United States Participation in Drafting Paris Convention 1919

Journal of Air Law and Commerce, Dec 1951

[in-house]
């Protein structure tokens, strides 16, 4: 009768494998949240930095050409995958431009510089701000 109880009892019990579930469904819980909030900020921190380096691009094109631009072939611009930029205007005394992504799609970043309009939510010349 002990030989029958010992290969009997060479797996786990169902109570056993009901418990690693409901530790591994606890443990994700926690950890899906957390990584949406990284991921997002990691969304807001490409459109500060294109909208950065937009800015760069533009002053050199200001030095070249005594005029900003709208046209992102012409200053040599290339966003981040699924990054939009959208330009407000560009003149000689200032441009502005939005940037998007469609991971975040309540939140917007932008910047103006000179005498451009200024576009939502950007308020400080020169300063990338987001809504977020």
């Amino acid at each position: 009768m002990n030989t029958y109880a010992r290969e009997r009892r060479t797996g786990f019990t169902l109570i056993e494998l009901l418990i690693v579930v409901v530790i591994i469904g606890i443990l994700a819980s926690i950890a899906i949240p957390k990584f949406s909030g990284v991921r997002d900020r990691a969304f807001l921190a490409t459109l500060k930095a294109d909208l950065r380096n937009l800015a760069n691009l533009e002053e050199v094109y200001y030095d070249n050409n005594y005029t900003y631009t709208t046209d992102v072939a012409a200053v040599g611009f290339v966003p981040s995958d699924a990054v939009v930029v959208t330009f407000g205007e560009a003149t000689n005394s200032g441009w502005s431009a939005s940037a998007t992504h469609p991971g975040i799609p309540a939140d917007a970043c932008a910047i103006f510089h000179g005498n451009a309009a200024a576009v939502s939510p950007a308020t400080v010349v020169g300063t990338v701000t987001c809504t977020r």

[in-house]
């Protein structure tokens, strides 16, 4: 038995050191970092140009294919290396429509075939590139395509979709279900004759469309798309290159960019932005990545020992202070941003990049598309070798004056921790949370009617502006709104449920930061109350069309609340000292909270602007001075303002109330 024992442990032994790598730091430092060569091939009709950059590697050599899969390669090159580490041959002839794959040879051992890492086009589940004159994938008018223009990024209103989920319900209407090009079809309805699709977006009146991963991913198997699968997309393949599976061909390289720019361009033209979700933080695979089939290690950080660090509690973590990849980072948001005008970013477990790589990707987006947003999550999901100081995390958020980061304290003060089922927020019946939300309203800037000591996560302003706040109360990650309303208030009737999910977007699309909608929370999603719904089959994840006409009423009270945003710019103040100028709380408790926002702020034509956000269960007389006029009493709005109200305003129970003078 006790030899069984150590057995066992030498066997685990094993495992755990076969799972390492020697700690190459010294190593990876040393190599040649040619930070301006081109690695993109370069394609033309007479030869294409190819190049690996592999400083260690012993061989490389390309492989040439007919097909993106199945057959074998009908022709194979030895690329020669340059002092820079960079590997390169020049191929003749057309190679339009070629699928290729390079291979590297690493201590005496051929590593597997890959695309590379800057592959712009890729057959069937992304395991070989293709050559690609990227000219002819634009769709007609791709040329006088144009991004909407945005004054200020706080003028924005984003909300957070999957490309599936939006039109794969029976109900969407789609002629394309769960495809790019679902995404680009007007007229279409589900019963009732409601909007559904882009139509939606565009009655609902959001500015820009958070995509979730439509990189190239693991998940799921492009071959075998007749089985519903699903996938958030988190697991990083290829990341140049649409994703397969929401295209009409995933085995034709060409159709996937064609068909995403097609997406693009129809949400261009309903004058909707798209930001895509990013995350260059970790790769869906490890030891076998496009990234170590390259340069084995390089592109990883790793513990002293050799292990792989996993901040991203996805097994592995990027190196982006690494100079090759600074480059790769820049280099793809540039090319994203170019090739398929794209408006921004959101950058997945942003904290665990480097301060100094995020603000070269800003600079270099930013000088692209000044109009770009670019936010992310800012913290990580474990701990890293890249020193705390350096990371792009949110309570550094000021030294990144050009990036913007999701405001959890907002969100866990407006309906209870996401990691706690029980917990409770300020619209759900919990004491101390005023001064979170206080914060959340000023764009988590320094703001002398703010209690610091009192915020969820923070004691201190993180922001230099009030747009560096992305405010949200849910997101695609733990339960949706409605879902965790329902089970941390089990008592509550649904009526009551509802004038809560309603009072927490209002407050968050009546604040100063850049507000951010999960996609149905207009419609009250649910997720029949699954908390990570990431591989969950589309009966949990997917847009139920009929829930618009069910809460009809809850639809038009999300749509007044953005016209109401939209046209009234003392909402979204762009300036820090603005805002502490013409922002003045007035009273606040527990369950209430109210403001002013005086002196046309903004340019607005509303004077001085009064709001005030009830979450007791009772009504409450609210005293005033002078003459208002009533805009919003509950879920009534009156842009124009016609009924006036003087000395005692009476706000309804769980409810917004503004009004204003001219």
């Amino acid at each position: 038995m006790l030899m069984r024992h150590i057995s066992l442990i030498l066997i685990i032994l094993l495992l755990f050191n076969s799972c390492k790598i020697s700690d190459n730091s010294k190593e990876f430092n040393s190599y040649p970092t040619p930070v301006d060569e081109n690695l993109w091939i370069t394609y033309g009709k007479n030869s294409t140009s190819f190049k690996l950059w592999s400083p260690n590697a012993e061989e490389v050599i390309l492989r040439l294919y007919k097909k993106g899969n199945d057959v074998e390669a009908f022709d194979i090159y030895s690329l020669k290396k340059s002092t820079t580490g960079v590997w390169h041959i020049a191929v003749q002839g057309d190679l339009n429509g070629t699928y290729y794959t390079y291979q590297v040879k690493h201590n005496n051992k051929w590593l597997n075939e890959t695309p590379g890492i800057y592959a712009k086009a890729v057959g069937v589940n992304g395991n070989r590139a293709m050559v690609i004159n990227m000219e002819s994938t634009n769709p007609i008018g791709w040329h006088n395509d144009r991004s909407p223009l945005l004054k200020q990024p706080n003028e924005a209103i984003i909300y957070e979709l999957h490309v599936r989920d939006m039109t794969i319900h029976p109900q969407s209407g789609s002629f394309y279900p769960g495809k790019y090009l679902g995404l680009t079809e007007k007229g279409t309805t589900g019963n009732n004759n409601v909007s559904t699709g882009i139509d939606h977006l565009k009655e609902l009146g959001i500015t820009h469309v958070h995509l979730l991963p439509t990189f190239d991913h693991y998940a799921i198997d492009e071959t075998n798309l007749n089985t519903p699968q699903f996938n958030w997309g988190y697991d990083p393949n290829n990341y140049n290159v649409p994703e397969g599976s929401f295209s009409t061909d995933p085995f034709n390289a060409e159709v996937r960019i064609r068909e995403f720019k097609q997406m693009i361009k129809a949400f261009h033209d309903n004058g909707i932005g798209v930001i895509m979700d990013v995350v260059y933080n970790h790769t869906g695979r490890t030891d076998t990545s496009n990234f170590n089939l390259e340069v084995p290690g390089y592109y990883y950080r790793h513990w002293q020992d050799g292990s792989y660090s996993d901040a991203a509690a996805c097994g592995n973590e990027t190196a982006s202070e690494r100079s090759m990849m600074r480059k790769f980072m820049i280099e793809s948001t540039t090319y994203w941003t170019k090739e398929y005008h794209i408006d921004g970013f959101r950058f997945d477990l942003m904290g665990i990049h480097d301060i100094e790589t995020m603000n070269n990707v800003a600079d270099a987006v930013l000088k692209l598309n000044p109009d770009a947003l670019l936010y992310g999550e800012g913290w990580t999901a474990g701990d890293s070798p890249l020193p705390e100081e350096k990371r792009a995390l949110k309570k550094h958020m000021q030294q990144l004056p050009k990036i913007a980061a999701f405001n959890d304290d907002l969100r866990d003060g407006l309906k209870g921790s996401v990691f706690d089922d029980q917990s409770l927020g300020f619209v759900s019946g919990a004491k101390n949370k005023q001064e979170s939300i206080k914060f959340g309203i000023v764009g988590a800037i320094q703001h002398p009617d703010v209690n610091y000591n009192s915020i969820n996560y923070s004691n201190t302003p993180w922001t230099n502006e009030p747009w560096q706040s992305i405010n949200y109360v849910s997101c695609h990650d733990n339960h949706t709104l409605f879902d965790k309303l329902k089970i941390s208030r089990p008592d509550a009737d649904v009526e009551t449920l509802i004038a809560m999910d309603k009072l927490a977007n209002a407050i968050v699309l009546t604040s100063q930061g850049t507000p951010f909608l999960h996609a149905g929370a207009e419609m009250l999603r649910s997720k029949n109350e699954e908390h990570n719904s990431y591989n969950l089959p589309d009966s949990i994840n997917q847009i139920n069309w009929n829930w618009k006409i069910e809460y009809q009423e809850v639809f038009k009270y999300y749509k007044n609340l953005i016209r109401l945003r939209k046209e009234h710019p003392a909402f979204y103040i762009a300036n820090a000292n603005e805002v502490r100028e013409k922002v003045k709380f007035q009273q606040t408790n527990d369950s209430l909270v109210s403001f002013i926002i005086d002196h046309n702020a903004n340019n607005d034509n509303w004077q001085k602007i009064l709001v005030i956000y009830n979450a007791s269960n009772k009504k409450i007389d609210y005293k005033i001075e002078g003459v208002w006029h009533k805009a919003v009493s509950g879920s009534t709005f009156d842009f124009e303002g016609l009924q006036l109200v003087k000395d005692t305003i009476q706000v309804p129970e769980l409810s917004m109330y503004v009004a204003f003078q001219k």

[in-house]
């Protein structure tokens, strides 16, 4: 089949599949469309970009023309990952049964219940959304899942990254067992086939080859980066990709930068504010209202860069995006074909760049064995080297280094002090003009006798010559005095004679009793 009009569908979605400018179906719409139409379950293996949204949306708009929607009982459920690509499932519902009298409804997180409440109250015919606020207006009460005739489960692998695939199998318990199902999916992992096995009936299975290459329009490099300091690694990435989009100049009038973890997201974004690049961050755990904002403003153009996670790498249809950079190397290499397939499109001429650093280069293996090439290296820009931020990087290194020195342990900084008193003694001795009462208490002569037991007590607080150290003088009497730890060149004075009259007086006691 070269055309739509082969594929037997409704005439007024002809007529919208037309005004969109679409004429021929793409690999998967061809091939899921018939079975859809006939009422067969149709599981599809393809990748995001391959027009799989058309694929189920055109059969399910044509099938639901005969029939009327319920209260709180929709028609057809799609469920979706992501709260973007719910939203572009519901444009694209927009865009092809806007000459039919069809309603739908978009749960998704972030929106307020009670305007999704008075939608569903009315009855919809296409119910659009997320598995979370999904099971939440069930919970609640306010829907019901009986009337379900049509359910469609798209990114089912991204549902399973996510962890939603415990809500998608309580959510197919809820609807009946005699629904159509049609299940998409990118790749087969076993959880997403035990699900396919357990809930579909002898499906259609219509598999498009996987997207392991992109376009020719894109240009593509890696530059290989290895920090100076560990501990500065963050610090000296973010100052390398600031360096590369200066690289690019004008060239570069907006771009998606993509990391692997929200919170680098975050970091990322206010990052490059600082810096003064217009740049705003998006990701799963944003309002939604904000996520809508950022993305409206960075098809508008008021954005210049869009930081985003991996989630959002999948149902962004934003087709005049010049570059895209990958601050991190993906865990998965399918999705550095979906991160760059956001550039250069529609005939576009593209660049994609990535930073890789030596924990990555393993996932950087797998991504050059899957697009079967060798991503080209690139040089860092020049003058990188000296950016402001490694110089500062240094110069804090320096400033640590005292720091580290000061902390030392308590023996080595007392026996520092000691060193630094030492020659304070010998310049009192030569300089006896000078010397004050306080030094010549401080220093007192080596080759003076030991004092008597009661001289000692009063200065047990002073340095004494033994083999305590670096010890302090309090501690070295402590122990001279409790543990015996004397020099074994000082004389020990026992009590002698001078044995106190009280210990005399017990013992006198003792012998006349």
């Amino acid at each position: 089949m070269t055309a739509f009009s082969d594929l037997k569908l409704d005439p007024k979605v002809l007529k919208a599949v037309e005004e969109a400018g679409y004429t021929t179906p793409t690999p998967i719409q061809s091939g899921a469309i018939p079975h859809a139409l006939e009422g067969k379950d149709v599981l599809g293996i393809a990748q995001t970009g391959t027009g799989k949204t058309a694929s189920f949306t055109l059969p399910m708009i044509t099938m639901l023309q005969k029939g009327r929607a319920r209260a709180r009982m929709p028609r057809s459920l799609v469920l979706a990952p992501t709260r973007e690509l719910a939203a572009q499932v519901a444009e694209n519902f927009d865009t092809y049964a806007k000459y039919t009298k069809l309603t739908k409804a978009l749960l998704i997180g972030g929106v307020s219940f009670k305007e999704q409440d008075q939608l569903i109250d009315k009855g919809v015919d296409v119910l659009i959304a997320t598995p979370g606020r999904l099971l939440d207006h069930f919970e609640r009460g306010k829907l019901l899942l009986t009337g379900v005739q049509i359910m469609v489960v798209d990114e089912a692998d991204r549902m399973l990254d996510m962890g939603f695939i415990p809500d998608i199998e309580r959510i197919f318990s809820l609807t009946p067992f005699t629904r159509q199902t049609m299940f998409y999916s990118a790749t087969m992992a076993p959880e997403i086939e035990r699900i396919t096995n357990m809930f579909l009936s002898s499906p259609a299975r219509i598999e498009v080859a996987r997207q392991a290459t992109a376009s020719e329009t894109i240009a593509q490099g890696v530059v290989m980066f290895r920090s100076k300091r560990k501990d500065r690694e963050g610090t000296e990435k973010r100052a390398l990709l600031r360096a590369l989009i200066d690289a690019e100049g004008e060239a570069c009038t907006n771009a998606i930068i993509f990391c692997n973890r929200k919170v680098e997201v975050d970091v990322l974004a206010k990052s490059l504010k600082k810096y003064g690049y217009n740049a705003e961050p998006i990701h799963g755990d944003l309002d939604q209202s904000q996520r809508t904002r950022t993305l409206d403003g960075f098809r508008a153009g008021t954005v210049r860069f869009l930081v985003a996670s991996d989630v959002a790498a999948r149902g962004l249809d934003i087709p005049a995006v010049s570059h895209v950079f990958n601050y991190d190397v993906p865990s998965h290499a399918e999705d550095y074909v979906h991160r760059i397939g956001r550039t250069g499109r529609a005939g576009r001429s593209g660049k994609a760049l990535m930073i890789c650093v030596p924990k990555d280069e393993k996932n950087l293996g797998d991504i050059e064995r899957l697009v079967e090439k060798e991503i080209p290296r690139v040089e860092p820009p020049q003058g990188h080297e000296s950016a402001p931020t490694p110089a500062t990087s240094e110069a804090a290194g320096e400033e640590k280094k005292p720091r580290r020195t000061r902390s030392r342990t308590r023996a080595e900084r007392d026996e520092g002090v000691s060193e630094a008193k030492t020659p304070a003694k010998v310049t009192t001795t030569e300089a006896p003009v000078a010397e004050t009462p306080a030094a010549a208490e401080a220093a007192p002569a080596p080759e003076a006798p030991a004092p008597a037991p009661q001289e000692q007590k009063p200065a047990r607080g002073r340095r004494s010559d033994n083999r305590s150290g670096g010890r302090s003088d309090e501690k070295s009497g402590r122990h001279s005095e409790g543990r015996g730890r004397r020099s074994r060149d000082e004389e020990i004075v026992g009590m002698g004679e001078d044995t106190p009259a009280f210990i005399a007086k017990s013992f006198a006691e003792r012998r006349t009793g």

John C. Cooper

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United States Participation in Drafting Paris Convention 1919